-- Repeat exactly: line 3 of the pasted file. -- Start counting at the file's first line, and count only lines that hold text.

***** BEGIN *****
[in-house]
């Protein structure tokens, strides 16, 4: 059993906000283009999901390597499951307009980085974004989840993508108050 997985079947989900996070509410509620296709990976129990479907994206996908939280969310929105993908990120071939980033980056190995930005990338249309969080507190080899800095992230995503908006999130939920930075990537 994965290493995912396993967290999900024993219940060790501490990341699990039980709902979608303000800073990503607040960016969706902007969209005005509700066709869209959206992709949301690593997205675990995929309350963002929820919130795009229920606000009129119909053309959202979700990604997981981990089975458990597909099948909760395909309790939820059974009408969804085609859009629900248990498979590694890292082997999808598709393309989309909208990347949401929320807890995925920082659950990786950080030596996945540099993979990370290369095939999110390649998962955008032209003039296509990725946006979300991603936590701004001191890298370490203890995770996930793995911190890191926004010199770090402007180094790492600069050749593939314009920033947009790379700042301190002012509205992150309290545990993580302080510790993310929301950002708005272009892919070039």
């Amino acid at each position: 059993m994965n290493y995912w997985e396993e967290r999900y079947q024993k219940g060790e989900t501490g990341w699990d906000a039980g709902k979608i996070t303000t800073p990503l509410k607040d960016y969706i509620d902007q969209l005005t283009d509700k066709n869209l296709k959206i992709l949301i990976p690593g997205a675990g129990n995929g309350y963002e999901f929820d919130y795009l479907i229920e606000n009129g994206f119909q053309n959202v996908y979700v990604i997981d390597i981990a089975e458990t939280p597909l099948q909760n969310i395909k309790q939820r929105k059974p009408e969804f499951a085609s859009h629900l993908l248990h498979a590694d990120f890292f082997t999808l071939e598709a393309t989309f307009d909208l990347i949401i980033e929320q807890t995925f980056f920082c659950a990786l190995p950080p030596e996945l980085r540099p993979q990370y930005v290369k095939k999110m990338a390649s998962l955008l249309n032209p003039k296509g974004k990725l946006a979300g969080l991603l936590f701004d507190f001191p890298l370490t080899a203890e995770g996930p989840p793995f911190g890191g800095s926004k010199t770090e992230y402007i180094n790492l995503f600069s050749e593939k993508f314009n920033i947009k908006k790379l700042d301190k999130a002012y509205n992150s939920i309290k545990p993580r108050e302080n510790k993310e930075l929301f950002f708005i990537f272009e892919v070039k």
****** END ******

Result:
């Amino acid at each position: 059993m994965n290493y995912w997985e396993e967290r999900y079947q024993k219940g060790e989900t501490g990341w699990d906000a039980g709902k979608i996070t303000t800073p990503l509410k607040d960016y969706i509620d902007q969209l005005t283009d509700k066709n869209l296709k959206i992709l949301i990976p690593g997205a675990g129990n995929g309350y963002e999901f929820d919130y795009l479907i229920e606000n009129g994206f119909q053309n959202v996908y979700v990604i997981d390597i981990a089975e458990t939280p597909l099948q909760n969310i395909k309790q939820r929105k059974p009408e969804f499951a085609s859009h629900l993908l248990h498979a590694d990120f890292f082997t999808l071939e598709a393309t989309f307009d909208l990347i949401i980033e929320q807890t995925f980056f920082c659950a990786l190995p950080p030596e996945l980085r540099p993979q990370y930005v290369k095939k999110m990338a390649s998962l955008l249309n032209p003039k296509g974004k990725l946006a979300g969080l991603l936590f701004d507190f001191p890298l370490t080899a203890e995770g996930p989840p793995f911190g890191g800095s926004k010199t770090e992230y402007i180094n790492l995503f600069s050749e593939k993508f314009n920033i947009k908006k790379l700042d301190k999130a002012y509205n992150s939920i309290k545990p993580r108050e302080n510790k993310e930075l929301f950002f708005i990537f272009e892919v070039k």